The Study of Salvation

By James T. Bartsch,

22 But I urge you, brethren, bear with this word of exhortation, for I have written to you briefly. 24 Greet all of your leaders and all of the saints. Those from Italy greet you. Hebrews 13:22, 24

What is the Background of Hebrews?

This is the first installment of a larger treatise entitled,

Does Hebrews 6:1-8 Teach Us We Can Lose Our Salvation?

by James T. Bartsch

    Even as early as Origen, no one knew who had written this treatise. Daniel Wallace makes an interesting case for a co-authorship of Barnabas assisted by Apollos. The writer's mention of Timothy's having been released from prison (Heb. 13:23) indicates he probably wrote the document late in Timothy's life. There is no reference to the temple having been destroyed. This would have been a telling argument for the supersession of the Old Covenant. Therefore, a date of perhaps A. D. 68 or 69 seems likely.

    The simple title, "To Hebrews" seems to indicate that the recipients were Jewish Christians. The heavy emphasis on the OT Scriptures and theology, along with the frequent reference to "brothers" (adelphos, 80) (Heb. 3:1, 12; 10:19; 13:22-23) confirms that belief. That these Hebrews had previously confessed faith in Jesus as their Messiah is evident from such passages as Heb. 3:1; 4:14; 10:23.

    These Hebrew Christians were evidently undergoing some kind of pressure to renege on their confession  of faith in Christ and revert to Judaism. The writer tells them, "For this reason we must pay much closer attention to what we have heard, so that we do not drift away from it" (Heb. 2:1). He is concerned that they "hold fast" their "confidence and the boast of" their "hope firm until the end" (Heb. 3:6). He urges them, "Take care, brethren, that there not be in any one of you an evil, unbelieving heart that falls away from the living God" (Heb. 3:12). He worries, "Therefore, let us fear if, while a promise remains of entering His rest, any one of you may seem to have come short of it" (Heb. 4:1). He exhorts them, "Therefore let us be diligent to enter that rest, so that no one will fall, through following the same example of disobedience"  (Heb. 4:11). The catalog of exhortations and concerns of the author could go on and on, but the brief list I have given will suffice for an illustration.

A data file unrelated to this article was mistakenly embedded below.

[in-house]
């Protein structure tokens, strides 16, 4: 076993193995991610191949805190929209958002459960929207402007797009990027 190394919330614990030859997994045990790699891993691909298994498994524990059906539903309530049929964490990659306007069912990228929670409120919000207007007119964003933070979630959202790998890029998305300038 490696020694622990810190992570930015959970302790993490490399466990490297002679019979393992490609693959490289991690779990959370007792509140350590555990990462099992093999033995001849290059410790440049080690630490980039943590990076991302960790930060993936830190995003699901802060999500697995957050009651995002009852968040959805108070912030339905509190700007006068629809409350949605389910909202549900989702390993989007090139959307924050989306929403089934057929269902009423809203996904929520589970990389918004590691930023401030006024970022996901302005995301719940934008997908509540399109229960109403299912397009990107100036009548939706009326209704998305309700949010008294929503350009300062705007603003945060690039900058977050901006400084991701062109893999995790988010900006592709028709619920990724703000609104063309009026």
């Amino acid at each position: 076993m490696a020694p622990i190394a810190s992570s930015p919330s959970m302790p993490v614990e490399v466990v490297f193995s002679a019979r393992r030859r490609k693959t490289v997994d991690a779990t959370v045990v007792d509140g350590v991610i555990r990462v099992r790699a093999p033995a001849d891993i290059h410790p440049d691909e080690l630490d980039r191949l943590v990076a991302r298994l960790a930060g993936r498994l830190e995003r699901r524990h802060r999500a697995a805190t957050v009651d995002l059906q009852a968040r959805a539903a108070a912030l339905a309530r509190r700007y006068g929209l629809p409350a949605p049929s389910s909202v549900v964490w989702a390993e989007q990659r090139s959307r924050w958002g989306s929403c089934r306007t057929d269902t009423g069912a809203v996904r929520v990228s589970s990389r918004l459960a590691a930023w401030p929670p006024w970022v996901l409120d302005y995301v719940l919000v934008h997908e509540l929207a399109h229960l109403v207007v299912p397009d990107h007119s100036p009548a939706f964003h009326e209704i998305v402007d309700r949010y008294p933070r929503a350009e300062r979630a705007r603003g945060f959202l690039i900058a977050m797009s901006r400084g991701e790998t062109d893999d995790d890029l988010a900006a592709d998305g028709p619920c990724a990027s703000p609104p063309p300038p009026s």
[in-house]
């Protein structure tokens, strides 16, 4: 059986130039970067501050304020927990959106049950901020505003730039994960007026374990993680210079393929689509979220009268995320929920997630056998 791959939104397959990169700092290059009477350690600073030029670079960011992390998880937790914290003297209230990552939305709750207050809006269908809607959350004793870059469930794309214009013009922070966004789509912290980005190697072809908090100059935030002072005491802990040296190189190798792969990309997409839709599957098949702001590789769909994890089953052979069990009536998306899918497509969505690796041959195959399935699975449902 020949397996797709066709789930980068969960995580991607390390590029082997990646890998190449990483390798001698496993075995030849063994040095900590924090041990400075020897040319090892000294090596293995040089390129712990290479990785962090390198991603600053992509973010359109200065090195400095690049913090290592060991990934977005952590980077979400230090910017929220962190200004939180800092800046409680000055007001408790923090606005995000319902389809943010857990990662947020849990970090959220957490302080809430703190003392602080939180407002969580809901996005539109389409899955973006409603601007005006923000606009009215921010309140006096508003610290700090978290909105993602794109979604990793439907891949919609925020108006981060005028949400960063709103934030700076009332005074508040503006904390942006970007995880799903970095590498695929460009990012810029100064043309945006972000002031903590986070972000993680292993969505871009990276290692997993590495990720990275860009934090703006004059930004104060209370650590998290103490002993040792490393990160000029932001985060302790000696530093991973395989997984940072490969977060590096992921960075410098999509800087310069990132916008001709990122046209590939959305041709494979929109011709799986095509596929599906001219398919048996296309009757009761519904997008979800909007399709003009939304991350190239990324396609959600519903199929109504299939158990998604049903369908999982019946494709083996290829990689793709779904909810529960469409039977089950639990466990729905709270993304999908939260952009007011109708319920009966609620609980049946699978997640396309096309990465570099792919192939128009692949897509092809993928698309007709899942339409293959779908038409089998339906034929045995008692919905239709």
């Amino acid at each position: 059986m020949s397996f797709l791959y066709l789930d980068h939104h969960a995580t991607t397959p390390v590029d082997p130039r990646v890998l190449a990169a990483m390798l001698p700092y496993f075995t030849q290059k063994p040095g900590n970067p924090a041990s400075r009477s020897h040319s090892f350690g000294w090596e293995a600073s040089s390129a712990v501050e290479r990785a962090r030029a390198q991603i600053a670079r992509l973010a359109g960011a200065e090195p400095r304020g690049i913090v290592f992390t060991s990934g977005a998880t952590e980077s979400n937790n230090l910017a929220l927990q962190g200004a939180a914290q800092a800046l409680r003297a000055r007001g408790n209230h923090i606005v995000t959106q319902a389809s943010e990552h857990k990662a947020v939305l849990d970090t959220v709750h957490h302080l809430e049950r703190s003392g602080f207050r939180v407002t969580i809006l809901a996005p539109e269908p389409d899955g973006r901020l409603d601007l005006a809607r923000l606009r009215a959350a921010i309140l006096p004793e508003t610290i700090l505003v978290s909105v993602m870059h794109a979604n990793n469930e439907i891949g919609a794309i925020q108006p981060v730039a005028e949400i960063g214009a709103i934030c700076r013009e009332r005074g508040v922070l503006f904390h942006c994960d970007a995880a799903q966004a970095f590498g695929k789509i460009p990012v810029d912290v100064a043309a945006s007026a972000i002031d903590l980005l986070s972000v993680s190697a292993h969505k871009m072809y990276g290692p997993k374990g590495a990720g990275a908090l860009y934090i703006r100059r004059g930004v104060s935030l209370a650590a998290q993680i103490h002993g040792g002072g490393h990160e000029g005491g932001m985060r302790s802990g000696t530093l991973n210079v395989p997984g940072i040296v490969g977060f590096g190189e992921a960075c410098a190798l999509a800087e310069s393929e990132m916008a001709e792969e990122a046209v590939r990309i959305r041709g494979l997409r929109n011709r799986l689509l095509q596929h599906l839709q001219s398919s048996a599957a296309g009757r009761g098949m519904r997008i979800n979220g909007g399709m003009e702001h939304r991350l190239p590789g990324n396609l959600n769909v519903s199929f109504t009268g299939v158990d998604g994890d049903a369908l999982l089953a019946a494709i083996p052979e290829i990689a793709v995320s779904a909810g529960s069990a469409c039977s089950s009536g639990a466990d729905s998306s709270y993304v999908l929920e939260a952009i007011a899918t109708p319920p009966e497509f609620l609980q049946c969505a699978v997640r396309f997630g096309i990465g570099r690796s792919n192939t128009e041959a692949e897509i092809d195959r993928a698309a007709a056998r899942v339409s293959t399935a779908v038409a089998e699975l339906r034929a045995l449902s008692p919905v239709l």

Despite all his misgivings about the readers' ability to resist temptations to apostatize, the writer remains optimistic they will not fall away. After delivering a fearful warning to them (Heb. 6:1-8), the writer opines, "But, beloved, we are convinced of better things concerning you, and things that accompany salvation, though we are speaking in this way" (Heb. 6:9). Again, after a stern warning in Heb. 10:26-31, he continues, "But we are not of those who shrink back to destruction, but of those who have faith to the preserving of the soul" (Heb. 10:39.

    Thomas Constable, in his online commentary on Hebrews, states the writer's message this way: "We will only realize our full eternal reward as believers, if we appreciate the greatness of Jesus Christ, and continue to trust God, rather than turning away from Him in this life." I agree with his assessment.

    I should make it clear from the outset that when I use the word "apostatize" in reference to these Hebrew Christians, I do not mean that they lose their salvation. Nor do I mean that they were never saved in the first place. I contemplate a genuine salvation on their part. But if they apostatize, they will lose reward and also lose their ability to serve God as effectively throughout eternity as they otherwise would have if they had remained faithful. More about that later.

(Scripture quotation taken from the NASB 1995.)

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Updated February 26, 2022